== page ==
Crazy train: Milton Bradley took batting practice Sunday and told trainer Mark O’Neal his sore left quad was improving. But Piniella had no timetable for Bradley’s return.
And what did Piniella think of Bradley’s comment to Tribune columnist Rick Morrissey that “the media is crazy” for thinking he is crazy?
“No, I don’t think [the media is] crazy, absolutely not,” Piniella said. “But he was probably joking.”
Bradley, however, was not laughing or smiling when he made the remark.
“I think in this business, everybody might be a little crazy,” Piniella said.
[Snooky, a key witness in the Vick trial, on learning Vick will be on the streets again by May.]
The AP today claims that suspended Atlanta Falcon Michael Vick is approved for home confinement, and there must be some very nervous dogs out there knowing he’s back on the street. Matt Damon lookalike Mark Maske reports it for The Washington Post:
Michael Vick has been approved for release to home confinement, possibly in May, a government official told the Associated Press. The NFL quarterback is serving a 23-month federal prison sentence in Leavenworth, Kan., for his role in a dogfighting operation based at a home that he owned in Virginia.
The AP report has not been independently verified.
Vick’s attorneys had indicated in bankruptcy court proceedings that they expected Vick to be transferred to a halfway house in Virginia for the final portion of his prison term.
The only thing I can think of to set off an old wrestler like Gagne, 82, and put him in the mood to throw nursing home resident Helmut Gutmann, age 97, around and possibly kill him, is if Guttman told Gagne he thought wrestling was fake. Gagne’s well-known feuds with other Germans, like Baron von Raschke, may also have been a factor. The Minneapolis Star Trib reports it here.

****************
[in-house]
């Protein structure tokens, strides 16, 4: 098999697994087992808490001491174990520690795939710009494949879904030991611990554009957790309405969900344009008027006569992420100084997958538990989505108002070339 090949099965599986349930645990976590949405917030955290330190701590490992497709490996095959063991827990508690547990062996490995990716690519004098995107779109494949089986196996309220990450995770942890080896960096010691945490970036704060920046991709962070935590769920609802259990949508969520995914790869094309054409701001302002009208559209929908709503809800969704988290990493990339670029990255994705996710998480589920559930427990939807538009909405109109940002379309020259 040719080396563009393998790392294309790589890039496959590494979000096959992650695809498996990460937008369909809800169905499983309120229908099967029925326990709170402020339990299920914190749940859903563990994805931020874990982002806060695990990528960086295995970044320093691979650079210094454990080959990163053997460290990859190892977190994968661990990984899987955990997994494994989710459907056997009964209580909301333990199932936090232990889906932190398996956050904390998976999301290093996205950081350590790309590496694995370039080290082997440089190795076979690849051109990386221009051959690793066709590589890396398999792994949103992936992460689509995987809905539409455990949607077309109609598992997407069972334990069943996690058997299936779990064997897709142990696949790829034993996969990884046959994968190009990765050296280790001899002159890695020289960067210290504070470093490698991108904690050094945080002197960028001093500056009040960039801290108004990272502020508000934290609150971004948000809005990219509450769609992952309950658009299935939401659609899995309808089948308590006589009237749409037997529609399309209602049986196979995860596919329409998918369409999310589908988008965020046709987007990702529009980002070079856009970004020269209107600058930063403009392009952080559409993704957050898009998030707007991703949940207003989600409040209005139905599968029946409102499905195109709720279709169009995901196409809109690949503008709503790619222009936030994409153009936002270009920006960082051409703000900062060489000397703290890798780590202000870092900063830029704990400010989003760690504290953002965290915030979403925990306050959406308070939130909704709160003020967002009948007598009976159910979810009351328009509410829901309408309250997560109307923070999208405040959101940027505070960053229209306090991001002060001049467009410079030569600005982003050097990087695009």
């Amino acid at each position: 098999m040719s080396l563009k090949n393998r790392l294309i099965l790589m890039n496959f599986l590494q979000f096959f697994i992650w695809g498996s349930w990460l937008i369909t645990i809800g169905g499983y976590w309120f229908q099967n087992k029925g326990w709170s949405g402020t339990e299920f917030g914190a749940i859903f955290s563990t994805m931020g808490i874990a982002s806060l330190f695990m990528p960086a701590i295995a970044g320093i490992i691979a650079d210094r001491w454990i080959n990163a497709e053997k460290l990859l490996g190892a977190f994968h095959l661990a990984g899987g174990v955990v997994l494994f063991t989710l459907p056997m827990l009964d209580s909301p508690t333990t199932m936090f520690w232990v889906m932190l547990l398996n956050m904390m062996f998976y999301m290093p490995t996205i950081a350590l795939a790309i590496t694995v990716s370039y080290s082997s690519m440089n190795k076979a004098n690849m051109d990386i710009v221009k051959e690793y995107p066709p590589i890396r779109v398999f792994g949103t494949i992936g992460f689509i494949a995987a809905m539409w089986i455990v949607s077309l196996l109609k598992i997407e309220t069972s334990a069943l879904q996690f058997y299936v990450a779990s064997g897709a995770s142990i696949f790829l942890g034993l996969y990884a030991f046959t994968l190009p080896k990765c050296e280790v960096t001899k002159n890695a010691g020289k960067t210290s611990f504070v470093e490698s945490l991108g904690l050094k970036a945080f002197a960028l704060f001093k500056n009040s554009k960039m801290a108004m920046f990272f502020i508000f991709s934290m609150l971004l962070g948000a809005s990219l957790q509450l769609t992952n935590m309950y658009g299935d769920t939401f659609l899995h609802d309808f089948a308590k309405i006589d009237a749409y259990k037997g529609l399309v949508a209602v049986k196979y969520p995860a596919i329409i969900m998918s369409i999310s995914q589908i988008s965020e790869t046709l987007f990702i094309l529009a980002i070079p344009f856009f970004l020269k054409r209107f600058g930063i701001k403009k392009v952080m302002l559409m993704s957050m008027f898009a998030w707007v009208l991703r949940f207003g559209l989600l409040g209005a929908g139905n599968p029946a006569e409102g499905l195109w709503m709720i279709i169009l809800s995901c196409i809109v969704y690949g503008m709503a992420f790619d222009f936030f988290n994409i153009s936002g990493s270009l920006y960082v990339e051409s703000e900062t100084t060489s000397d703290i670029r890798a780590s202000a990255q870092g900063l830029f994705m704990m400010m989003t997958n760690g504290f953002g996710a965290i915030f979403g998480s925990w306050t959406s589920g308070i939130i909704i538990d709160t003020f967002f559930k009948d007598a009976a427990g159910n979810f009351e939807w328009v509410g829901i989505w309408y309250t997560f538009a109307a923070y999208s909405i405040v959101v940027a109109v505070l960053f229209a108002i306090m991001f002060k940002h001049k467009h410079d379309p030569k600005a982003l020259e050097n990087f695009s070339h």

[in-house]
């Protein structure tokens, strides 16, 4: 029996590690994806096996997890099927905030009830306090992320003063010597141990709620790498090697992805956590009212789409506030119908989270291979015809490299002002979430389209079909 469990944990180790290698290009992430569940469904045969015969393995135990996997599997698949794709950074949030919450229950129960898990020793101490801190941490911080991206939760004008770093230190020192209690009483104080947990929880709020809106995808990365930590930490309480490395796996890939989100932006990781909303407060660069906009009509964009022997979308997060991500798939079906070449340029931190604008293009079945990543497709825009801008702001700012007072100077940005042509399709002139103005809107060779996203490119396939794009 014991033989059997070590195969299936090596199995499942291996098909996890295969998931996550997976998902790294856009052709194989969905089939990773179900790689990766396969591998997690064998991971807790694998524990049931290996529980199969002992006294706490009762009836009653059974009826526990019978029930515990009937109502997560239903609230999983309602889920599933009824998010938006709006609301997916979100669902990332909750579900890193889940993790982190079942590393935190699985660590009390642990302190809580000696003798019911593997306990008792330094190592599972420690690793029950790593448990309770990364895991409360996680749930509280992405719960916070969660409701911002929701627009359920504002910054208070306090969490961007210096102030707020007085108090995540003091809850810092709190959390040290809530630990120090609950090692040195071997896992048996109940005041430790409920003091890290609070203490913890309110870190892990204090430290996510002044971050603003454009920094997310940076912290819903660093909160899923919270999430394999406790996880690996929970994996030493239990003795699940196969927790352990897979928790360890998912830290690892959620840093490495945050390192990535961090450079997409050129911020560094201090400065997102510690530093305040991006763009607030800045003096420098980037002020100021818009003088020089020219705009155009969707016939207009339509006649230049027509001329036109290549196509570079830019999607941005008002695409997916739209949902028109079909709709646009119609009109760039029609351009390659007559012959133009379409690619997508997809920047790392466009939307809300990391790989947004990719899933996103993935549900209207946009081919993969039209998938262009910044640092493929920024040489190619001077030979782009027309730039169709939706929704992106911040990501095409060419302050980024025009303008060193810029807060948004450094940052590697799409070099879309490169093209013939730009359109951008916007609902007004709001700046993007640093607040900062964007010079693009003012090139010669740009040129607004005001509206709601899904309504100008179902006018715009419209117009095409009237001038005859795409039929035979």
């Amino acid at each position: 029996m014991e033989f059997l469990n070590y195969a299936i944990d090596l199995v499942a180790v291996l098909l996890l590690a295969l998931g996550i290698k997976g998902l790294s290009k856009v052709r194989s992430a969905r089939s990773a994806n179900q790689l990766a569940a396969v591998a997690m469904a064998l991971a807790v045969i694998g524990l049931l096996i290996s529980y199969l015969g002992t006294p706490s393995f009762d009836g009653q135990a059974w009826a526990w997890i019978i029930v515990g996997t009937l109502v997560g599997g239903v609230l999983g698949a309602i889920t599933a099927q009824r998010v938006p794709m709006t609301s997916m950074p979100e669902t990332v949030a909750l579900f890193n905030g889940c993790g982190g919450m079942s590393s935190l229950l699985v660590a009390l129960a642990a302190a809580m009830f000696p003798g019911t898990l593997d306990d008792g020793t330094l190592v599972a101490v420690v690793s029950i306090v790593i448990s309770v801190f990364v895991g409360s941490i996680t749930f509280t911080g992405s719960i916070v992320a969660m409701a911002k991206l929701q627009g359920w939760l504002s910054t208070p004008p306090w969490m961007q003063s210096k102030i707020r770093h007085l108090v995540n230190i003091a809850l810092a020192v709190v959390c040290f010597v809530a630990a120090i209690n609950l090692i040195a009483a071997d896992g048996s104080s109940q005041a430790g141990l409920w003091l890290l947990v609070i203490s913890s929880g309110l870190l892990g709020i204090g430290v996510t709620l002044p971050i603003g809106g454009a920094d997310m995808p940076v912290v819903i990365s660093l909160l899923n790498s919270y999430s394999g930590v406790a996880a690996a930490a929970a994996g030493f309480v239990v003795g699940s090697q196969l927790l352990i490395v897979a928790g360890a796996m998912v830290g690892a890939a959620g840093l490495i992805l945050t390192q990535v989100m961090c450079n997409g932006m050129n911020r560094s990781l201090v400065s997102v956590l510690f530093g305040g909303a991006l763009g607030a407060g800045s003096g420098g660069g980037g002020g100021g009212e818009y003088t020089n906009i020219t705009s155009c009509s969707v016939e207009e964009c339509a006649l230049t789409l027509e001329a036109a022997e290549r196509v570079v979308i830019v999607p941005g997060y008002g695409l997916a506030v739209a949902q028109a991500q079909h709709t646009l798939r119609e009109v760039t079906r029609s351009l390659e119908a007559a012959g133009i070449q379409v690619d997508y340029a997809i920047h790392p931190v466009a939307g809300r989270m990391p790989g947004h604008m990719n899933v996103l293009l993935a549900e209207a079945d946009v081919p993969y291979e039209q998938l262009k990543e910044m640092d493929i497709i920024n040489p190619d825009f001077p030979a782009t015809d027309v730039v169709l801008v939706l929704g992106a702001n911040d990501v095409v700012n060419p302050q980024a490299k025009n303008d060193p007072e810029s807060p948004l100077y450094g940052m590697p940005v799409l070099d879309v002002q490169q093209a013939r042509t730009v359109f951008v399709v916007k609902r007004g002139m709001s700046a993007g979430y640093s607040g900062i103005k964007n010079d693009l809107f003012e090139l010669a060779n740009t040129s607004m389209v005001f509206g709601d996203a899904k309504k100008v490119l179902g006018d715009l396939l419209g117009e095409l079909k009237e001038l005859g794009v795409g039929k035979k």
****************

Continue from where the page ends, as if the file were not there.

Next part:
Minnesota pro wrestling legend Verne Gagne had an altercation with a fellow resident of a Bloomington health care facility, leading to the man’s death, a relative said today.
The incident between Gagne and Helmut Gutmann, 97, occurred Jan. 26 at the memory loss section of Friendship Village, said Ruth Hennig, a daughter of Gutmann.
Gutmann, who immigrated to the United States in 1936 as the Nazi threat grew, suffered a broken right hip and died Feb. 14.
“No one knows” what led to the altercation, said Hennig, in a telephone interview this morning from Boston. “I don’t think anyone was present when it began … or even if anything precipitated it.”
She said that because of her father’s dementia, he had “no memory at all” of his clash with Gagne and “didn’t understand why his hip hurt.”
The Hennepin County medical examiner’s office, Hennig said, has told the family that Gutmann’s death was “accidental.” However, medical examiner’s office investigator Mike Opitz said that a cause of death “hasn’t been officially certified.” State health officials, who regulate facilities such as Friendship Village, are unable to comment, citing data restrictions.
Police are investigating the death and trying to determine whether to recommend charges to the Hennepin County attorney’s office, said Deputy Chief Perry Heles.
Hennig said her family has yet to discuss whether they want Gagne prosecuted. “We’re still dealing with the death on an emotional level,” she said. “My mother [Betty] is pretty upset.”
Hennig added that the two men had clashed previously. “I don’t really know any details, but obviously it was not as severe as this,” she said.